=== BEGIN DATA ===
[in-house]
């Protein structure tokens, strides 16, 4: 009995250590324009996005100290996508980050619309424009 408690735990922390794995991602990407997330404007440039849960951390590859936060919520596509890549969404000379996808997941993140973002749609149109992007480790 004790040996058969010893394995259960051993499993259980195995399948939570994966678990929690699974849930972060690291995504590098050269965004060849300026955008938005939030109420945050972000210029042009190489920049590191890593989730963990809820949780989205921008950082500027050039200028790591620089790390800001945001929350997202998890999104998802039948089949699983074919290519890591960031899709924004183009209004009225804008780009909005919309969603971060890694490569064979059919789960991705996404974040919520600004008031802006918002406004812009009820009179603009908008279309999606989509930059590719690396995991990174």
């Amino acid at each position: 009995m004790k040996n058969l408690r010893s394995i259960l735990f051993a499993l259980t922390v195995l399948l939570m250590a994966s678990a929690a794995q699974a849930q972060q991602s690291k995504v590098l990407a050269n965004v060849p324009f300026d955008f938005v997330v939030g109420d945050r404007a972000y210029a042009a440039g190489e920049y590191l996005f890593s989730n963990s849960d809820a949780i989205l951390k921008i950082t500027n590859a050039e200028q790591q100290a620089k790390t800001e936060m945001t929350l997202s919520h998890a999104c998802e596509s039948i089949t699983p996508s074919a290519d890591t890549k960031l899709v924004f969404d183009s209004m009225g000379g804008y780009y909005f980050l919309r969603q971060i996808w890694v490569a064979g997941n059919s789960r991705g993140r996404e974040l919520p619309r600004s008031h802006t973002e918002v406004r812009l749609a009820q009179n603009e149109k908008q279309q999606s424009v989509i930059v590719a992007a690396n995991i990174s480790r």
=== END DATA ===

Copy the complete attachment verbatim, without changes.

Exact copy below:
[in-house]
């Protein structure tokens, strides 16, 4: 009995250590324009996005100290996508980050619309424009 408690735990922390794995991602990407997330404007440039849960951390590859936060919520596509890549969404000379996808997941993140973002749609149109992007480790 004790040996058969010893394995259960051993499993259980195995399948939570994966678990929690699974849930972060690291995504590098050269965004060849300026955008938005939030109420945050972000210029042009190489920049590191890593989730963990809820949780989205921008950082500027050039200028790591620089790390800001945001929350997202998890999104998802039948089949699983074919290519890591960031899709924004183009209004009225804008780009909005919309969603971060890694490569064979059919789960991705996404974040919520600004008031802006918002406004812009009820009179603009908008279309999606989509930059590719690396995991990174």
């Amino acid at each position: 009995m004790k040996n058969l408690r010893s394995i259960l735990f051993a499993l259980t922390v195995l399948l939570m250590a994966s678990a929690a794995q699974a849930q972060q991602s690291k995504v590098l990407a050269n965004v060849p324009f300026d955008f938005v997330v939030g109420d945050r404007a972000y210029a042009a440039g190489e920049y590191l996005f890593s989730n963990s849960d809820a949780i989205l951390k921008i950082t500027n590859a050039e200028q790591q100290a620089k790390t800001e936060m945001t929350l997202s919520h998890a999104c998802e596509s039948i089949t699983p996508s074919a290519d890591t890549k960031l899709v924004f969404d183009s209004m009225g000379g804008y780009y909005f980050l919309r969603q971060i996808w890694v490569a064979g997941n059919s789960r991705g993140r996404e974040l919520p619309r600004s008031h802006t973002e918002v406004r812009l749609a009820q009179n603009e149109k908008q279309q999606s424009v989509i930059v590719a992007a690396n995991i990174s480790r």